½ cup icing sugar
For pastry, combine flour, icing sugar and salt in bowl. Using wire pastry blender, cut in butter until mixture resembles coarse crumbs. (Or using food processor, combine dry ingredients, then cut in butter by pulsing several times.) Add yolks; mix lightly with fork. (In food processor, add yolks and pulse briefly.) Add water; gather into ball. Cover in plastic wrap; chill about 30 minutes.
Preheat oven to 350F.
Reserve about one-eighth of pastry for lattice top. Roll pastry out to fit on the bottom and about halfway up sides of 8-inch round springform pan. Bake about 15 minutes or until pastry is barely golden around edges. Cool completely.
For filling, spread jam over bottom of pastry shell.
Use electric or hand mixer to beat butter and icing sugar together in bowl until light and smooth. Beat in eggs, one at a time, until fluffy. Add almond extract.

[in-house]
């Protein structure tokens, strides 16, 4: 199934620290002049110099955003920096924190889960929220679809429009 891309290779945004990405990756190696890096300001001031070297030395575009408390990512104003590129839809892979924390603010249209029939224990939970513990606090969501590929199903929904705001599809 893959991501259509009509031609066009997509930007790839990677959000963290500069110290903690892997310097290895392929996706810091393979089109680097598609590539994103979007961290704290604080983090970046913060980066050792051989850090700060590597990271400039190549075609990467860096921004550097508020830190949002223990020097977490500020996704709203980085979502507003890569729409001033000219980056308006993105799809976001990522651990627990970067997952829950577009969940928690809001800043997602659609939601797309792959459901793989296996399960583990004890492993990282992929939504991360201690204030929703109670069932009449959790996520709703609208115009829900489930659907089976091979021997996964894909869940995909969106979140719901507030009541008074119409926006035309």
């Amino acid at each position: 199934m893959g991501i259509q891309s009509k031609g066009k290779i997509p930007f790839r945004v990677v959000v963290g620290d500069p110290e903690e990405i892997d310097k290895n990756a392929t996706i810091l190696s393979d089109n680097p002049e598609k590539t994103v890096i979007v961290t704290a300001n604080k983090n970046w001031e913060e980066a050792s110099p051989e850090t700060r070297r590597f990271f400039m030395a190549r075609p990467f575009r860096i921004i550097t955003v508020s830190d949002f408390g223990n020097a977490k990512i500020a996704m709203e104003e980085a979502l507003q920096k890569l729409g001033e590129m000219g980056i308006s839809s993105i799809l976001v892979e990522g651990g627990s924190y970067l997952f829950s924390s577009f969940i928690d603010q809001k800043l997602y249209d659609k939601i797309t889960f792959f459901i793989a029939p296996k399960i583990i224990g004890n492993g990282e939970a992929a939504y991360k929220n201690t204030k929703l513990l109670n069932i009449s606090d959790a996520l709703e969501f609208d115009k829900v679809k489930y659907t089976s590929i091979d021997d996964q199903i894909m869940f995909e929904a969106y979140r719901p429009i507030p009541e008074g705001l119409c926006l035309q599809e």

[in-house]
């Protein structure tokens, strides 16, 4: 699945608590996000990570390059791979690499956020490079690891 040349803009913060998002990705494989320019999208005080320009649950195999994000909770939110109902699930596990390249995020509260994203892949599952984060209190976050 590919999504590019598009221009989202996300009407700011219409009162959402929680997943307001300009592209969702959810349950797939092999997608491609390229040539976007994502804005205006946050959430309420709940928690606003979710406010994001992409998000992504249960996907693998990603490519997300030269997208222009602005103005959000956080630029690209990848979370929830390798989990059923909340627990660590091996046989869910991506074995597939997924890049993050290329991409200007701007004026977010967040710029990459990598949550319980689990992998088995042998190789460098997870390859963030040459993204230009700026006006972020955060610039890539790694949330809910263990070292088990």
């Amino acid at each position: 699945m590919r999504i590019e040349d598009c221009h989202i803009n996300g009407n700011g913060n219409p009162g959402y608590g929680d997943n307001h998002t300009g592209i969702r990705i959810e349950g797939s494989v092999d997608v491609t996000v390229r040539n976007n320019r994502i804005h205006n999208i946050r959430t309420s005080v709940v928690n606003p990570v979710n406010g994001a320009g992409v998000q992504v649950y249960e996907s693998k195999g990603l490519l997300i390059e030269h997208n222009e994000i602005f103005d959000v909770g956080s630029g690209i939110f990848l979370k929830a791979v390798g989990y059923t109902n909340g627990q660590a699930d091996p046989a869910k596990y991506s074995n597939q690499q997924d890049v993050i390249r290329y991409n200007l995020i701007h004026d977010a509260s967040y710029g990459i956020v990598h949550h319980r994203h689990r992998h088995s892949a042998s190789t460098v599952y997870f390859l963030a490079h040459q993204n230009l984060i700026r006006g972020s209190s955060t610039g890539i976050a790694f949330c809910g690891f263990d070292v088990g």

In small bowl, combine almonds, flour and baking powder. Stir into egg mixture until smooth. Pour into cooled pastry shell; spread evenly over jam layer.
Roll out reserved pastry between two sheets of plastic wrap to 8-inch circle. Remove top layer of plastic wrap. Using sharp knife, cut pastry into six strips. Working quickly, lay three strips over tart in one direction and three strips in opposite direction.
Return tart to oven. Bake about 40 minutes or until golden brown. Cool completely.
For topping, place jelly in small bowl; warm in microwave about 60 seconds on high power OR heat jelly in small saucepan over low heat until melted. Pour over top of tart; smooth evenly with back of spoon.
In small bowl, combine lemon juice and icing sugar. Place mixture in piping bag or plastic bottle with squirt tip and make swirls or a cross-hatch design over top of tart.
Makes 8 servings.